GBBD January 2018

Grevillea Canberra Gem

The first Garden Bloggers Bloom Day of the year sees a interesting selection of plants in flower, albeit a small choice selection. There are numerous buds a plenty – Hellebores, Eranthis, Snowdrops, Iris reticulata and Magnolia – but as with many a garden visit they will probably look lovely next week.

Grevillea victoriae

So what are we left to enjoy in the second full week of the year? Strangely, two Australian shrubs – Grevillea victoria and Grevillea Canberra Gem.  The former has been in flower since before Christmas and the latter has just started to open its flowers despite being covered for days in a thick crust of snow before Christmas. I’m not sure when Grevillea Canberra Gem is supposed to flower in the UK but mine is rarely without a few  flowers and beloved by the pollinators.

Euphorbia characias

Also in flower in the front garden are the Euphorbia characias.  I do love Euphorbias – wonderful structure, colour and such unusual flowers.

Galanthus ‘Selborne Green Tips’

Since my last post I have been reassured that the above is indeed Galanthus ‘Selborne Green Tips’ which is good to know.  Also joining Galanthus ‘Ding Dong’ and Galanthus ‘Mrs Macnamara’ is Galanthus ‘Colussus’ and Galanthus galantea.

Galanthus colussus
Galanthus galatea

Whilst the woodland border is speckled with hellebore buds there is one already in flower, a reliable early flowerer, and one of the first ones I bought from Ashwoods.

Primula taygetos

Finally I thought I would share this Primula which has been flowering since November and is now just waiting for a home in the garden rather than languishing on the patio.

Thank you to Carol at May Dream Gardens for hosting this meme which is a wonderful way of recording what is in flower each month.

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12 Comments Add yours

  1. I was astonished when Halifax filled its Christmas planters in the centre of town with primulas. They feel as if they ought to be spring flowers but they can be almost as year round as gorse.
    I brought snowdrops in a pot with me from Dorset but they don’t seem to be doing anything.

    1. Helen Johnstone says:

      Hi Lucy
      I think Snowdrops can sulk for a little bit – I’m sure they will be back. I know I have bought them in the past and planted them and thought they were lost and then they reappeared two years later.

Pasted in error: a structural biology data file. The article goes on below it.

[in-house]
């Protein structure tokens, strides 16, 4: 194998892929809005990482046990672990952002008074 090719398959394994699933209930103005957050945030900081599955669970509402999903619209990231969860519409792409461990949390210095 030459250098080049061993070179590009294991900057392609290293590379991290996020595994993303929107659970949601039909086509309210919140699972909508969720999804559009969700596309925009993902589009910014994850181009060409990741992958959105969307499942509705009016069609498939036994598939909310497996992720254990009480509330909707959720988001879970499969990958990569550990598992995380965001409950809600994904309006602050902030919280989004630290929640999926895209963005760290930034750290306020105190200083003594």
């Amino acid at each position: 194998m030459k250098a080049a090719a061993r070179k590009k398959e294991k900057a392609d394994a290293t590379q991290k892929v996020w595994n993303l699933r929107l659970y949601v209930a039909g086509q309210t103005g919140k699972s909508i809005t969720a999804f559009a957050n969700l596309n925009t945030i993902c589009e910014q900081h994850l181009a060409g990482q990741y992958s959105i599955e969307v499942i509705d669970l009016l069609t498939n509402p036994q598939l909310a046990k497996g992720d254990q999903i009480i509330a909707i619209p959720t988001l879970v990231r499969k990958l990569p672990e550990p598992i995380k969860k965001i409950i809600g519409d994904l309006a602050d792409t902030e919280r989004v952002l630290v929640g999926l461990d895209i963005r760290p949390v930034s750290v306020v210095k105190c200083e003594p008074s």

2. That’s good advice because I was thinking of tipping them out and using the pot for something else. Pots which appear to have nothing but earth in can be uninspiring – but I would be sad to lose them because they are sort of a memento of ‘home’.

  2. Maybe the Grevilleas are the Australian equivalent of gorse – in flower all the time (after a fashion).

  3. susurrus says:

    These lovely pictures make me feel spring is on its way. We were at Bodnant a few days ago and, though there was plenty to see, the amount of hellebore buds made me wish we’d been a couple of weeks later.

    I have two Ashwood Nursery hellebores in large pots. While I was travelling, slugs ate one completely down to the soil. I hope it will recover but there are no signs yet.

  4. Lovely Galanthus!
    Happy Garden Bloggers’ Bloom Day!

  5. Pullingweeds says:

    I’ve admired Grevilleas in Australia, but only recently discovered that they will grow in our climate. I guess you have to choose the variety carefully. Your Canberra Gem is gorgeous – I wonder if I can find a space…

    1. Helen Johnstone says:

      Canberra gem is the hardiest and the one generally grown outside. victoria has done Ok on my Midlands garden so far but hasn’t had to go through a hard or very wet winter yet. As far as I’m aware those are the only two varieties that will survive outside here

  6. rusty duck says:

    I’m very tempted to try a Grevillea. Apparently hardy down to -10C which shouldn’t be an issue if I can find a well drained spot. That might be an issue!

    1. Helen Johnstone says:

      My Canberra Gem (which is huge) grows in clay based soil which has been improved and there is a birch and laurel hedge adjacent so I suppose they help soak up moisture. It has come through the hard winters a few years back to -18 for a few days but was well established by then and I expect the size of the shrub protected the roots.

  7. bittster says:

    A few treasures for sure, so nice to see them at this time of year while we are staring at ice and snow!
    I’m glad you’re back in the garden again, your posts always hold something new. Thanks.

  8. Cathy says:

    Those grevillias must indeed be a welcome splash of colour – Canberra Gem looks gorgeous. Glad to see your snowdrops are settling down. Mine are all in lattice pots in my special snowdrop border but if there is no sign of them appearing by the end of January I do lift the pots and check whether there are any bulbs left in them, which sadly proves not to be the case in a few instances each year 😦

Please feel free to leave comments as its always lovely to get feedback. I try to respond to comments as much as possible but sometimes life and work get in the way but I will do my best to respond especially if your comment is a question.

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